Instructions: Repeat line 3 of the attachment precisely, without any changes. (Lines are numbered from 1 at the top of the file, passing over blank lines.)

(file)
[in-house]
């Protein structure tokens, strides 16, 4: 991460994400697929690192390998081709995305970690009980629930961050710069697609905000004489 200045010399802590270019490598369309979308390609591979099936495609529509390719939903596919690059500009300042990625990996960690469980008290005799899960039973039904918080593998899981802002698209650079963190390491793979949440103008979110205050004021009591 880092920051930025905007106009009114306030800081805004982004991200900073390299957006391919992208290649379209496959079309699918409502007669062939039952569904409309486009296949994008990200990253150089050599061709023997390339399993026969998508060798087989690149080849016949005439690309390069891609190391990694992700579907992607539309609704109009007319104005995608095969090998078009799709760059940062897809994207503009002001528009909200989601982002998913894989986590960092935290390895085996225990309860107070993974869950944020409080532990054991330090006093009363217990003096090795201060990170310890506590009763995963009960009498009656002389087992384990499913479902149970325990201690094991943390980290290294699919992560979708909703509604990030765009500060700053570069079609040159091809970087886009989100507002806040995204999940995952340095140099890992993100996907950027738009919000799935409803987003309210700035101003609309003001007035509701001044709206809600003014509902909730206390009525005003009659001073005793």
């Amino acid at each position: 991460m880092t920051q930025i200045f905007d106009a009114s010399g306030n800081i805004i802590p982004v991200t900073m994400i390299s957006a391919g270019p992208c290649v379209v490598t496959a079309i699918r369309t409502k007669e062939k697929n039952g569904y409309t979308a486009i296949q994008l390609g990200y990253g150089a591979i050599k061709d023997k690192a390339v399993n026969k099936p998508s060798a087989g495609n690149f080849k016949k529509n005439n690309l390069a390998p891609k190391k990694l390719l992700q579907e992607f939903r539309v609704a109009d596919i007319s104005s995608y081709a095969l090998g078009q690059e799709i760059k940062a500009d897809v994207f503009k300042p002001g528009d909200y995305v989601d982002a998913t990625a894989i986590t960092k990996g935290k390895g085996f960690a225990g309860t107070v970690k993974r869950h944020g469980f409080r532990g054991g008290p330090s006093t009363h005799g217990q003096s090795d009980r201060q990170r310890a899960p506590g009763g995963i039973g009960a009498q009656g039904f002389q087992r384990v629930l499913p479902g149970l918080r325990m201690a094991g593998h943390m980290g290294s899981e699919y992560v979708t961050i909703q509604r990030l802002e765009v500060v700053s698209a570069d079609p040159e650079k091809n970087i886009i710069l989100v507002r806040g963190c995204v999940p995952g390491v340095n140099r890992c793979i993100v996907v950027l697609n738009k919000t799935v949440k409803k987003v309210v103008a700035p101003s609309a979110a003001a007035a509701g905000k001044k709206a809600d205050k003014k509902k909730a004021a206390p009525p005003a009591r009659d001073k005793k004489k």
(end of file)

């Amino acid at each position: 991460m880092t920051q930025i200045f905007d106009a009114s010399g306030n800081i805004i802590p982004v991200t900073m994400i390299s957006a391919g270019p992208c290649v379209v490598t496959a079309i699918r369309t409502k007669e062939k697929n039952g569904y409309t979308a486009i296949q994008l390609g990200y990253g150089a591979i050599k061709d023997k690192a390339v399993n026969k099936p998508s060798a087989g495609n690149f080849k016949k529509n005439n690309l390069a390998p891609k190391k990694l390719l992700q579907e992607f939903r539309v609704a109009d596919i007319s104005s995608y081709a095969l090998g078009q690059e799709i760059k940062a500009d897809v994207f503009k300042p002001g528009d909200y995305v989601d982002a998913t990625a894989i986590t960092k990996g935290k390895g085996f960690a225990g309860t107070v970690k993974r869950h944020g469980f409080r532990g054991g008290p330090s006093t009363h005799g217990q003096s090795d009980r201060q990170r310890a899960p506590g009763g995963i039973g009960a009498q009656g039904f002389q087992r384990v629930l499913p479902g149970l918080r325990m201690a094991g593998h943390m980290g290294s899981e699919y992560v979708t961050i909703q509604r990030l802002e765009v500060v700053s698209a570069d079609p040159e650079k091809n970087i886009i710069l989100v507002r806040g963190c995204v999940p995952g390491v340095n140099r890992c793979i993100v996907v950027l697609n738009k919000t799935v949440k409803k987003v309210v103008a700035p101003s609309a979110a003001a007035a509701g905000k001044k709206a809600d205050k003014k509902k909730a004021a206390p009525p005003a009591r009659d001073k005793k004489k």